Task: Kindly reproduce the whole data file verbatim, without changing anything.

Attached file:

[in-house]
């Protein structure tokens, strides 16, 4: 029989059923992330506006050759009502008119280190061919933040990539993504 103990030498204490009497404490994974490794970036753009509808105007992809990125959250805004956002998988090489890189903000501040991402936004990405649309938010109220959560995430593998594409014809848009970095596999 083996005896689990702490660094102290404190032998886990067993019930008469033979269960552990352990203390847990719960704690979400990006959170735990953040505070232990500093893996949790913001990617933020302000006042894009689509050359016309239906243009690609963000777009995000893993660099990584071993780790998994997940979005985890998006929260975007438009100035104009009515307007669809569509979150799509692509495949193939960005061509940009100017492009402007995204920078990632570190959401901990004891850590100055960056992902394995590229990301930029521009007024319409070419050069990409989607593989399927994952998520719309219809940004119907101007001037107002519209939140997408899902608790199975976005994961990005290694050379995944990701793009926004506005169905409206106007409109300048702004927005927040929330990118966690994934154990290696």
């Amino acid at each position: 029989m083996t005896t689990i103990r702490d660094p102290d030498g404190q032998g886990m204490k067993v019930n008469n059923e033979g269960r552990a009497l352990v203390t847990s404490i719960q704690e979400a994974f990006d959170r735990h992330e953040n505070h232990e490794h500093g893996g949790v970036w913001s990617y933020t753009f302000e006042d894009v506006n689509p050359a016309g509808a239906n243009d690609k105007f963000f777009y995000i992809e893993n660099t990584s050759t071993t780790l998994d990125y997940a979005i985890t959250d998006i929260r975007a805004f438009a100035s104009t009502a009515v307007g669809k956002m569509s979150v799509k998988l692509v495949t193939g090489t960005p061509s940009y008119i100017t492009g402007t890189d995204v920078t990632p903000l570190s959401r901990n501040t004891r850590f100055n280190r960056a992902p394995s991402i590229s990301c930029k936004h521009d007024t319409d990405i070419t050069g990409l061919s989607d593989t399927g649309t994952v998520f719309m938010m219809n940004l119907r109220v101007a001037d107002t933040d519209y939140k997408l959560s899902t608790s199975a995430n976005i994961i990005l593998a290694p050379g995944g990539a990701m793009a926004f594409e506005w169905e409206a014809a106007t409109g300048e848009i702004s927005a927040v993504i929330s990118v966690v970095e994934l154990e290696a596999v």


[in-house]
């Protein structure tokens, strides 16, 4: 029989059923992330506006050759009502008119280190061919933040990539993504 103990030498204490009497404490994974490794970036753009509808105007992809990125959250805004956002998988090489890189903000501040991402936004990405649309938010109220959560995430593998594409014809848009970095596999 083996005896689990702490660094102290404190032998886990067993019930008469033979269960552990352990203390847990719960704690979400990006959170735990953040505070232990500093893996949790913001990617933020302000006042894009689509050359016309239906243009690609963000777009995000893993660099990584071993780790998994997940979005985890998006929260975007438009100035104009009515307007669809569509979150799509692509495949193939960005061509940009100017492009402007995204920078990632570190959401901990004891850590100055960056992902394995590229990301930029521009007024319409070419050069990409989607593989399927994952998520719309219809940004119907101007001037107002519209939140997408899902608790199975976005994961990005290694050379995944990701793009926004506005169905409206106007409109300048702004927005927040929330990118966690994934154990290696």
């Amino acid at each position: 029989m083996t005896t689990i103990r702490d660094p102290d030498g404190q032998g886990m204490k067993v019930n008469n059923e033979g269960r552990a009497l352990v203390t847990s404490i719960q704690e979400a994974f990006d959170r735990h992330e953040n505070h232990e490794h500093g893996g949790v970036w913001s990617y933020t753009f302000e006042d894009v506006n689509p050359a016309g509808a239906n243009d690609k105007f963000f777009y995000i992809e893993n660099t990584s050759t071993t780790l998994d990125y997940a979005i985890t959250d998006i929260r975007a805004f438009a100035s104009t009502a009515v307007g669809k956002m569509s979150v799509k998988l692509v495949t193939g090489t960005p061509s940009y008119i100017t492009g402007t890189d995204v920078t990632p903000l570190s959401r901990n501040t004891r850590f100055n280190r960056a992902p394995s991402i590229s990301c930029k936004h521009d007024t319409d990405i070419t050069g990409l061919s989607d593989t399927g649309t994952v998520f719309m938010m219809n940004l119907r109220v101007a001037d107002t933040d519209y939140k997408l959560s899902t608790s199975a995430n976005i994961i990005l593998a290694p050379g995944g990539a990701m793009a926004f594409e506005w169905e409206a014809a106007t409109g300048e848009i702004s927005a927040v993504i929330s990118v966690v970095e994934l154990e290696a596999v």